He had competed for two seasons at Brigham Young, where he was a teammate for a year with eventual U.S. Open and British Open champion Johnny Miller, but continually battled back pain. In 1975 when he was 25, his back gave out while he was trying to lift something from the trunk of his car, and he underwent a three-level fusion a decade later.

By the time the 1991 U.S. Amateur was approaching, Voges told his wife, "This is probably my last rodeo," but he developed a quiet confidence after arriving in Chattanooga.

"I played a couple of practice rounds with a good friend of mine before the tournament," Voges said, "and he looked over at me on the sixth hole of The Honors Course and said, 'You are in your element here. You could win this week.'

"It wasn't a course where you could just be able to bomb it. You had to think your way through, and it was all about strategy and position — club selection off the tee and placement of the irons, which I felt was the strongest part of my game."

Voges was pitted in the 36-hole final against Manny Zerman, who had lost to Mickelson in the championship match of the 1990 U.S. Amateur, but the 1991 showdown was over almost as soon as it started. Voges won four of the first seven holes and maintained the 4-up advantage after the morning 18, and he birdied the first hole in the afternoon to go 5 up on his way to a 7 and 6 victory.

Only two U.S. Amateur tournaments since have been decided by larger margins.

"I was never one who could blister it with a putter all day long, and it just worked out," Voges said. "When it was over, I thanked Mr. Lupton for building a course a guy like me could win on."

After the triumph

Winning the 1991 U.S. Amateur earned Voges a spot on the U.S. Walker Cup team, and that competition in Ireland ultimately paved a new avenue for him in the sport.

When the U.S. team went back and forth from practice in the days leading up to the Walker Cup, Voges made sure his seat on the bus was next to Frank Thomas, the technical director of the United States Golf Association. For 26 years until leaving his USGA post in 2000, Thomas was responsible for testing and then ruling on whether the latest new clubs or balls would be acceptable.

"At first, I had to be a thorn in his side," Voges said. "I would be like, 'Hey, Frank, should I be playing with cycolac or gamma-fire inserts? Should I be playing with a lithium- or Surlyn-covered ball?' I would ask him a bunch of these questions, and after a while, I could tell he was starting to enjoy these conversations.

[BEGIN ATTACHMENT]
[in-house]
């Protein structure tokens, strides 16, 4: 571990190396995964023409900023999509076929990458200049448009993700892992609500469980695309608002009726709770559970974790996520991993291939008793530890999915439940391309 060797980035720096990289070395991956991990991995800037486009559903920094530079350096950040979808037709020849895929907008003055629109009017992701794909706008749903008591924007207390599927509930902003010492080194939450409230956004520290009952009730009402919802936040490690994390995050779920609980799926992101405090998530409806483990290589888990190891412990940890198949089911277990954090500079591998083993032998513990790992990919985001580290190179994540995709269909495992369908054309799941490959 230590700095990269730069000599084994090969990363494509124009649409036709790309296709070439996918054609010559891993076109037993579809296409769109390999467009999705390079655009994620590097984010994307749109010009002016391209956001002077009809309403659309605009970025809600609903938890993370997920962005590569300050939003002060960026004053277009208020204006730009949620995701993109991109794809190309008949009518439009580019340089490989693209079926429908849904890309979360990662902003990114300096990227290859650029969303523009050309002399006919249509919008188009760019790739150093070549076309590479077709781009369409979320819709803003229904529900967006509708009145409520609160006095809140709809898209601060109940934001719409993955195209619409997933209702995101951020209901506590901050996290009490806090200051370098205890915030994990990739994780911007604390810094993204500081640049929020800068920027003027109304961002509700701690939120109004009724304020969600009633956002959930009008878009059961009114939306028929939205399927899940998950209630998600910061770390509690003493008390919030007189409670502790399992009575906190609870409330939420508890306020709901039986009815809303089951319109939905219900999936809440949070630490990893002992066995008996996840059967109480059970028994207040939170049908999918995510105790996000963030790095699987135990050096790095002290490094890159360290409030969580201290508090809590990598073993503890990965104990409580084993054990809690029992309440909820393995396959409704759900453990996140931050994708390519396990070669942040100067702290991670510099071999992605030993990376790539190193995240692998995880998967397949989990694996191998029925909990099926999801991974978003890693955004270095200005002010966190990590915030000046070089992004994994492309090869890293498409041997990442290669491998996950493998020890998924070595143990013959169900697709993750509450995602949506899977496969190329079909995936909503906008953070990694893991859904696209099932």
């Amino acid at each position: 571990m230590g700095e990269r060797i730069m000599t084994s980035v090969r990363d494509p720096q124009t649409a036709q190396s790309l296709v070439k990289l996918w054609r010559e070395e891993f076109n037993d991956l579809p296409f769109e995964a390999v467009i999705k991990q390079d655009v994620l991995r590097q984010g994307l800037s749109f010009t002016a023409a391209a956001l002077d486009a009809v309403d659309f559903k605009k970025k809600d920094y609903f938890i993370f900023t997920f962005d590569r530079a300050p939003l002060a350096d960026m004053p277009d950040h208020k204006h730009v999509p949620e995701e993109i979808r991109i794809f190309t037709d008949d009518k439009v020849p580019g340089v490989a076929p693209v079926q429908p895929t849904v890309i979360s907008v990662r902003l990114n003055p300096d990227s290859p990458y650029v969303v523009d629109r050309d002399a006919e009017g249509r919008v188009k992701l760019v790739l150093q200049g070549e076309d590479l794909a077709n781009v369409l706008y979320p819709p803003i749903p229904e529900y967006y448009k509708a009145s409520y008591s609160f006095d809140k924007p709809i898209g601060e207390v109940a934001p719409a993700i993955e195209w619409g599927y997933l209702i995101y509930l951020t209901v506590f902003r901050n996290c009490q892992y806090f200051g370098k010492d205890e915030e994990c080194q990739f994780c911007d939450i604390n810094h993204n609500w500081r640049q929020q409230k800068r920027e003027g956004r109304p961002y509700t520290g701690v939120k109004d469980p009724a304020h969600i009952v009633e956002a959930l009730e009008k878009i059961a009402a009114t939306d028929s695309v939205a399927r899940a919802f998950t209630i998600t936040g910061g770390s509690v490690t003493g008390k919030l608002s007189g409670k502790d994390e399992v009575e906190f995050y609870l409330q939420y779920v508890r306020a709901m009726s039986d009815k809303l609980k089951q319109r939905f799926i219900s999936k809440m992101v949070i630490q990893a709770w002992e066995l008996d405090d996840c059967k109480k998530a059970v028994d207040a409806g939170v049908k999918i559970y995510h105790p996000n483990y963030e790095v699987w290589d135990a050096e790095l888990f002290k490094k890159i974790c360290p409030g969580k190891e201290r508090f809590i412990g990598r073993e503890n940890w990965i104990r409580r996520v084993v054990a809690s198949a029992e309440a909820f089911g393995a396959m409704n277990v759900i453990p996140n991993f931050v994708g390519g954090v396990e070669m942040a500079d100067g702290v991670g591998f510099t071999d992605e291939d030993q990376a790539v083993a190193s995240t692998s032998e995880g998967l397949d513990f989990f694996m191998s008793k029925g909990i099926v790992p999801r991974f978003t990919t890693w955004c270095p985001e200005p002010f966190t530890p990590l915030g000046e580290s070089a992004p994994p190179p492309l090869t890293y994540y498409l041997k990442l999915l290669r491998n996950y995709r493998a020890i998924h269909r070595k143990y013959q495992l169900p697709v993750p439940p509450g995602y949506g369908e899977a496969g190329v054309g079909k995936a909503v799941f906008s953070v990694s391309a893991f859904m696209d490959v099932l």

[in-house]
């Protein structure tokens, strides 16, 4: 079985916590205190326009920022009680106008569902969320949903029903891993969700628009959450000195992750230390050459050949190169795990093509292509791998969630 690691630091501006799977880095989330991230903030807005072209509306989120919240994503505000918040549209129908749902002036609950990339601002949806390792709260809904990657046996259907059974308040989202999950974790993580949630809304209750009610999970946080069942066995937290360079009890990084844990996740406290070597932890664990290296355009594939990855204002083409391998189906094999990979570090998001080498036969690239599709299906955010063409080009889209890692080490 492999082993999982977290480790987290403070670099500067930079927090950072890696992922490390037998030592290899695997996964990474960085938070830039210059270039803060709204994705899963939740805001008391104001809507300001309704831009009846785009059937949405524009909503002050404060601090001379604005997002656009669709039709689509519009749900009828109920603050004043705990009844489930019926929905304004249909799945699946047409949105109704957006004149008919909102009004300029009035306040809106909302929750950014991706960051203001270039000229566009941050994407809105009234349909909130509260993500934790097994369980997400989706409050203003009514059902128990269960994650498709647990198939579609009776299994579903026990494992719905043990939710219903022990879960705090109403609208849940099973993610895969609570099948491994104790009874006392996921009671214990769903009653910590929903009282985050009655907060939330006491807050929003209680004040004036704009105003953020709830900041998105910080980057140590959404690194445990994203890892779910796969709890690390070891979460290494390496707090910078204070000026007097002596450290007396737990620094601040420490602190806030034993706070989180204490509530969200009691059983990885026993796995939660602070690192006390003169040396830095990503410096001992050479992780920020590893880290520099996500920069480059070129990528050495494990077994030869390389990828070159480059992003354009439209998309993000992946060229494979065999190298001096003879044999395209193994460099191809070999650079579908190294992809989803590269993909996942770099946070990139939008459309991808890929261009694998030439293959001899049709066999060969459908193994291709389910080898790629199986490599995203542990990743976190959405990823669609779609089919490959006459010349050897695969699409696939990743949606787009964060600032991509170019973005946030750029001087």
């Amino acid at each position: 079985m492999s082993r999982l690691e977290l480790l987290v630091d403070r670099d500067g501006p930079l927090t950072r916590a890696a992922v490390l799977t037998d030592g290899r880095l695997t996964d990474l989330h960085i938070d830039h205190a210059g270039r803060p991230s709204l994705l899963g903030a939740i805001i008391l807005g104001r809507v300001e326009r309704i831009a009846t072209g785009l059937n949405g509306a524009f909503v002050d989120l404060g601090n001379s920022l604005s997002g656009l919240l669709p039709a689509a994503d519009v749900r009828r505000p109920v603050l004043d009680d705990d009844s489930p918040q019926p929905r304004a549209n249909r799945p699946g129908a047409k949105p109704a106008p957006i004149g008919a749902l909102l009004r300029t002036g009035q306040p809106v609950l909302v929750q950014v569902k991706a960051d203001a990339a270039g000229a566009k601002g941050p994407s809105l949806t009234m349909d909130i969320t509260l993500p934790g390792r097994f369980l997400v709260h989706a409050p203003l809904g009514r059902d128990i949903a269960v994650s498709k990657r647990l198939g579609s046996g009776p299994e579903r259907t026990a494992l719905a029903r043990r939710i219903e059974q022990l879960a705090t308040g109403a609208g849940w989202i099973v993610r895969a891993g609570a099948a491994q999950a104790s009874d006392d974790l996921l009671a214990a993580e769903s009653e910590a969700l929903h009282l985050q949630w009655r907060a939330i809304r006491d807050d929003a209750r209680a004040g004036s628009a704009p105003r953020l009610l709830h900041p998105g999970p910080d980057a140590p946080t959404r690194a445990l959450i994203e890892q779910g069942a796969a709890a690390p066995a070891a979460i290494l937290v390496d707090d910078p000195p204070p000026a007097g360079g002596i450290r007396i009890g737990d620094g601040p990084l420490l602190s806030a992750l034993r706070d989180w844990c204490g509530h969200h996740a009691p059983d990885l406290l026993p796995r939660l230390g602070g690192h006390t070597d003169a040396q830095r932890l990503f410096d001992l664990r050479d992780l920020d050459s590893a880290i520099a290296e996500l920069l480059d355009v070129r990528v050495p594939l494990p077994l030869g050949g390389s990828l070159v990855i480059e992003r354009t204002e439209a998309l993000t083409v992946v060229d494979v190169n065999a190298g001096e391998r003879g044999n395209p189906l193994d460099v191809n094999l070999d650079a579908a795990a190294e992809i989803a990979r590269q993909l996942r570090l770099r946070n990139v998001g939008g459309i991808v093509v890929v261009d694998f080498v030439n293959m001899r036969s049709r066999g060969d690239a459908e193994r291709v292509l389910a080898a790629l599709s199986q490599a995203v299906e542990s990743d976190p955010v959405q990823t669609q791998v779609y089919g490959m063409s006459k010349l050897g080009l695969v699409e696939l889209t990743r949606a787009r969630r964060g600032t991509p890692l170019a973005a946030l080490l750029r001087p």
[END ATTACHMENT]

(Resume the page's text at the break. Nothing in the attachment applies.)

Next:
"I said, 'Frank, now that I'm on the American team, shouldn't you guys be able to tell me which kind of equipment I should be playing?' He said, 'We have not reached that day yet, but maybe in the future,' and that's what got me started."

Max Out Golf, according to Voges, is about pinpointing the three T's: talent, technique and technology. A thorough fitting at Max Out can cost $300 and take hours, because Voges and his staff employ high-speed cameras, sensors and accelerometers that capture the physics of a swing, while computers track launch angle, velocity and spin rates.

Everything from clubhead size to grip size to ball selection is evaluated, with Voges comparing the process to buying a suit from a respected tailor.

Voges has returned three or four times to The Honors Course since winning the U.S. Amateur, and he is an honorary member of the club. He may not have gone on to greatness on the course, but the title of Amateur champion certainly didn't hurt when he was getting his company up and running.

"I got a chance to be Miss America in the game for a year, and it was a fabulous experience," Voges said, "but I don't love the game any more than anybody else. I just got the chance to carry the torch for a little while and pass it on, but I was always more interested in finding a way to provide an informative service to the average golfer."

Contact David Paschall at dpaschall@timesfreepress.com or 423-757-6524.